By the beginning of 80's. began intensive industrial production of monoclonal antibodies for diagnostic purposes. Since the specific monoclonal antibodies can be developed to any substance, ,
. Particularly important is the group of monoclonal antibodies that react only with tumor cells. was awarded to. and Milstein for the 'discovery and development of the principles of making monoclonal antibodies using hybridomas'. The second half was awarded to Niels Jerne.
In his speech, a researcher at the Karolinska Institute, Hans Vigzel said that the development of K. and Milstein hybridoma technique 'has produced a revolution in the use of antibodies in health and science. Rare antibodies with amazingly precise match a particular structure can now be produced in large quantities. Hybridoma cells can be stored in the laboratory vessels and absolutely identical monoclonal antibodies can be used throughout the world, and the source of their eternal '.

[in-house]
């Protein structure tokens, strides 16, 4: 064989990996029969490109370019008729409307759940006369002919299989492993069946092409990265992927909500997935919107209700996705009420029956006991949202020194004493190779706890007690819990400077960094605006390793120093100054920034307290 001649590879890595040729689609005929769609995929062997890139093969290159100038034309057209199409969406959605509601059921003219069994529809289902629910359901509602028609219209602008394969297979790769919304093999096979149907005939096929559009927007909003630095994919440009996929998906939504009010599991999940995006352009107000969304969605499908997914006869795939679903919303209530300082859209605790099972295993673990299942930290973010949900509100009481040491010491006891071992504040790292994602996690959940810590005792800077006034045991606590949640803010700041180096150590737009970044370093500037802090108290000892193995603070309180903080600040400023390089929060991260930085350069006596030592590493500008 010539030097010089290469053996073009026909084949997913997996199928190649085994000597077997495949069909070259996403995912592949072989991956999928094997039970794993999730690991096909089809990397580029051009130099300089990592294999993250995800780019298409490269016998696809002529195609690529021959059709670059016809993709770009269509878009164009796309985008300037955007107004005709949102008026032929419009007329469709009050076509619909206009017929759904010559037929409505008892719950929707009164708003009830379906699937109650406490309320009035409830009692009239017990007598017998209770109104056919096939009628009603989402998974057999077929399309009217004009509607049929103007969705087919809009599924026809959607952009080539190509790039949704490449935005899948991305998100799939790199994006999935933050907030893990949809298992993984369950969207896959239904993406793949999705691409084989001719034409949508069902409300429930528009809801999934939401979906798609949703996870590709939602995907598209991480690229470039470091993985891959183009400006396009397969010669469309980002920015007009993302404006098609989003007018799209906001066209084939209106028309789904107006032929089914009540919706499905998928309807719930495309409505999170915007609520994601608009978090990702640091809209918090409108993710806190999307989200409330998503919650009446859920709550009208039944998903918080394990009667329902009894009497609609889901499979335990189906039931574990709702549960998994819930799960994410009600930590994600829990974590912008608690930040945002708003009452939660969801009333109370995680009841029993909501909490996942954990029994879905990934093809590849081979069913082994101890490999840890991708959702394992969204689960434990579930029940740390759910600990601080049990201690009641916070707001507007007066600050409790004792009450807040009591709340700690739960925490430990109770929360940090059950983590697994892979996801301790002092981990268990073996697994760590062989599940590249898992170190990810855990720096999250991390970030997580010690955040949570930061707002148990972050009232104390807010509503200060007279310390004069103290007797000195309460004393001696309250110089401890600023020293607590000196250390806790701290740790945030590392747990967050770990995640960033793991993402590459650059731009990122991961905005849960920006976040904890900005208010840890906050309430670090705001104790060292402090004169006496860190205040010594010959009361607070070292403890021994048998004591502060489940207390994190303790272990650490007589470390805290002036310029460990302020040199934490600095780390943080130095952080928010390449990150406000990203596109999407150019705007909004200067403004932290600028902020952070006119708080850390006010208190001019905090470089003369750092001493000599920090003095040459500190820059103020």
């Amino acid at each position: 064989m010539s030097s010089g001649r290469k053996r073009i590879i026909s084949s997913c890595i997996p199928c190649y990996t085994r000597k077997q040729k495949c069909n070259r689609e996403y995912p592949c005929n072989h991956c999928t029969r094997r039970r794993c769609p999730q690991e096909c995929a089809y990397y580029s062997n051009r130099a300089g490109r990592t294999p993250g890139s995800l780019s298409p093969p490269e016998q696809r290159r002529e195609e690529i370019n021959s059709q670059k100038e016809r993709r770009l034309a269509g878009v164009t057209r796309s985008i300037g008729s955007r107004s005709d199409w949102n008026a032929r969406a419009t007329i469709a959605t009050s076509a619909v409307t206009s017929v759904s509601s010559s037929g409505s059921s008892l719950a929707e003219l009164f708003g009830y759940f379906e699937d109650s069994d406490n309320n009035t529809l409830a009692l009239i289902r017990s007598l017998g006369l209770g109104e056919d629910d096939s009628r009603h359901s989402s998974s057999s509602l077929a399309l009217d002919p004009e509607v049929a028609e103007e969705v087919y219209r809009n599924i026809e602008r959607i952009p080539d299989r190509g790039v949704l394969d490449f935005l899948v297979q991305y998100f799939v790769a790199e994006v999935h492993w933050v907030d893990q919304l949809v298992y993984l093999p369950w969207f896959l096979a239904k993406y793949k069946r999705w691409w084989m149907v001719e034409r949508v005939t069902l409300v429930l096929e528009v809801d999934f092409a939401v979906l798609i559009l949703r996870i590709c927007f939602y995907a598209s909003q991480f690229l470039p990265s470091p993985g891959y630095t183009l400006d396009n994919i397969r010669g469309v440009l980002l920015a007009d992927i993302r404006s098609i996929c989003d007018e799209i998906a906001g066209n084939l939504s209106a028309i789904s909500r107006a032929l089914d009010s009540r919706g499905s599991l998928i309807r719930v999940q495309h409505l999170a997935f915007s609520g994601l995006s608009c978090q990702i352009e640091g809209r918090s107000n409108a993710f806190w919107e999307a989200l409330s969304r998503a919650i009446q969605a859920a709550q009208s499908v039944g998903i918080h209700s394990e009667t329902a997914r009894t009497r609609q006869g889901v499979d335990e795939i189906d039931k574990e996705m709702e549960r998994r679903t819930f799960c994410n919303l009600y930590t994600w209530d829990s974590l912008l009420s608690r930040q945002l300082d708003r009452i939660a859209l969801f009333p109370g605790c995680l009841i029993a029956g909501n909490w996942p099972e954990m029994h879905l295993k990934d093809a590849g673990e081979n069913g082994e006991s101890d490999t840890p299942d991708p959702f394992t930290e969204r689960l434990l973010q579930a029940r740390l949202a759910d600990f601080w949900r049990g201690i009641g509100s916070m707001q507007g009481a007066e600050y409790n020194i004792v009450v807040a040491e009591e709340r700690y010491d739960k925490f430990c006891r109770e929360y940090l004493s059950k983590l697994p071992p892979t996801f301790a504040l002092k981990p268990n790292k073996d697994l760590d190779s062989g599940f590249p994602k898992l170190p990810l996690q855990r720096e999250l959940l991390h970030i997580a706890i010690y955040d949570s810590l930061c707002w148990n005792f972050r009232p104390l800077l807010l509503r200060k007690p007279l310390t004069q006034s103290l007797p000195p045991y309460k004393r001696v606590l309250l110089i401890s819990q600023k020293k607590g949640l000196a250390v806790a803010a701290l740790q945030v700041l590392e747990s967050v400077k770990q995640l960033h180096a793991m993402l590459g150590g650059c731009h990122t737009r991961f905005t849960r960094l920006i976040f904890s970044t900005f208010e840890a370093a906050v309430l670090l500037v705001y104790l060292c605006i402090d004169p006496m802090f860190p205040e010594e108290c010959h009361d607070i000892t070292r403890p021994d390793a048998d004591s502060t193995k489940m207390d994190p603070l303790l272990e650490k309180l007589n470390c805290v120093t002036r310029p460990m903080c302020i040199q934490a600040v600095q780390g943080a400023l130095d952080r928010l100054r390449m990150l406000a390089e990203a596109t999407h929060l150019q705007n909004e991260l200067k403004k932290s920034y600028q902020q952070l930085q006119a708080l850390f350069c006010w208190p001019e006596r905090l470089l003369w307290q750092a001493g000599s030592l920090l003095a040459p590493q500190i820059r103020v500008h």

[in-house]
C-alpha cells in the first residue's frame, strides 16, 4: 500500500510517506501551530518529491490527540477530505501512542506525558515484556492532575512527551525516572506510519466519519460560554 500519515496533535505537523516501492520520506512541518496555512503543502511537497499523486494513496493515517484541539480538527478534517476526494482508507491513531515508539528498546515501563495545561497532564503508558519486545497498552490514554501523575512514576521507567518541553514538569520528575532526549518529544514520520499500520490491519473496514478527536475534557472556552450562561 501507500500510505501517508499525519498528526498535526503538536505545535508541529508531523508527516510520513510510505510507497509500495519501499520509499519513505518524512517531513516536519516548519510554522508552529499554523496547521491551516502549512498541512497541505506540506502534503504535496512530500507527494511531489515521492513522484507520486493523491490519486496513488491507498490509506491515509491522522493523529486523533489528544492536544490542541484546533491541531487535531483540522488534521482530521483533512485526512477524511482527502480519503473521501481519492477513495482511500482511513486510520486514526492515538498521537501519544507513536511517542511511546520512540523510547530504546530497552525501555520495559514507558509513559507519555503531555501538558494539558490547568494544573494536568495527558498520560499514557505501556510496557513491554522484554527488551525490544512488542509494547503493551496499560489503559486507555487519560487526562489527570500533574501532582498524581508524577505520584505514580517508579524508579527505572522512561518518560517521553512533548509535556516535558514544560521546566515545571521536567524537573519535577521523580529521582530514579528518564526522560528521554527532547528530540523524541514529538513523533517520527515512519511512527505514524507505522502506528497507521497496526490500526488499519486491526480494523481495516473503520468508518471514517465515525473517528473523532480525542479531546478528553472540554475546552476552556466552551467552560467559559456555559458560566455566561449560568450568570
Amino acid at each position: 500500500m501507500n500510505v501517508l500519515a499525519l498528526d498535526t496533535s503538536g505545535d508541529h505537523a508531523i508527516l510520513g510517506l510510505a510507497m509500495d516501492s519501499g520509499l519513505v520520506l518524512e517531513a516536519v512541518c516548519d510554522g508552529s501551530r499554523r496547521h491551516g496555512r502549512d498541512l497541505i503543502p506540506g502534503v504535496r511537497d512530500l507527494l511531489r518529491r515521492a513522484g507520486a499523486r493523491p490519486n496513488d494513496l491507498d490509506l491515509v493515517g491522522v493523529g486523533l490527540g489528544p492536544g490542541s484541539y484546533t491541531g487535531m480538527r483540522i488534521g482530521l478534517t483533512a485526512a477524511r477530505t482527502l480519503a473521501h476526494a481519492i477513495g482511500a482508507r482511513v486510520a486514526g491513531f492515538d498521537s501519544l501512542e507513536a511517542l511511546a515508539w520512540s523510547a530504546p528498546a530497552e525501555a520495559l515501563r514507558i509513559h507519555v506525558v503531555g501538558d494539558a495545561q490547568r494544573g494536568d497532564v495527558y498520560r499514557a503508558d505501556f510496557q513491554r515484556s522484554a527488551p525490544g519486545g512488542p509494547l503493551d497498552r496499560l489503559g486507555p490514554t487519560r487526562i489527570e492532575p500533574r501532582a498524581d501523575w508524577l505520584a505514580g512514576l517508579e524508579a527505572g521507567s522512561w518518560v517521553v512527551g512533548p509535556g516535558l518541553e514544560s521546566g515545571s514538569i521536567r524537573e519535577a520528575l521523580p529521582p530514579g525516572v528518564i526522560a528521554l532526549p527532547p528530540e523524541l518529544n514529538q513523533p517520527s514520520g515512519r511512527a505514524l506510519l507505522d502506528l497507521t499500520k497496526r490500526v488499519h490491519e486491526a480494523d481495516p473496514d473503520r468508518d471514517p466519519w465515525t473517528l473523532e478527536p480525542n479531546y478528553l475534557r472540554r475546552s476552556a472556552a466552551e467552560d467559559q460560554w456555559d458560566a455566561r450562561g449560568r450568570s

. Monoclonal antibodies used to treat leukemia and a variety of infectious diseases - such as hepatitis B and streptococcal infections
. They have also played an important role in identifying cases of acquired immune deficiency syndrome (AIDS). Other possible areas of application include improved methods of tissue typing, treatment of allergy and connective tissue disease such as rheumatoid arthritis and systemic lupus erythematosus.
. Not wanting to become a 'manufacturer of monoclonal antibodies', K
. preferred to engage in scientific activities, using hybridomas for the study of antibody. Until 1985. He worked at the Basel Institute of immunologic, and then became director of immunobiology Max Planck Institute in Freiburg.
Y K. and his wife Claudia have three children. K. wears a beard and does not attach any particular significance of their clothing. He was keenly interested in architecture and loves to restore old houses. People speak of him as a quiet, modest and reasonable man
To. is a member of the European Molecular Biology Organization. He won many awards and honors, including the international award Gardner Fund (1981).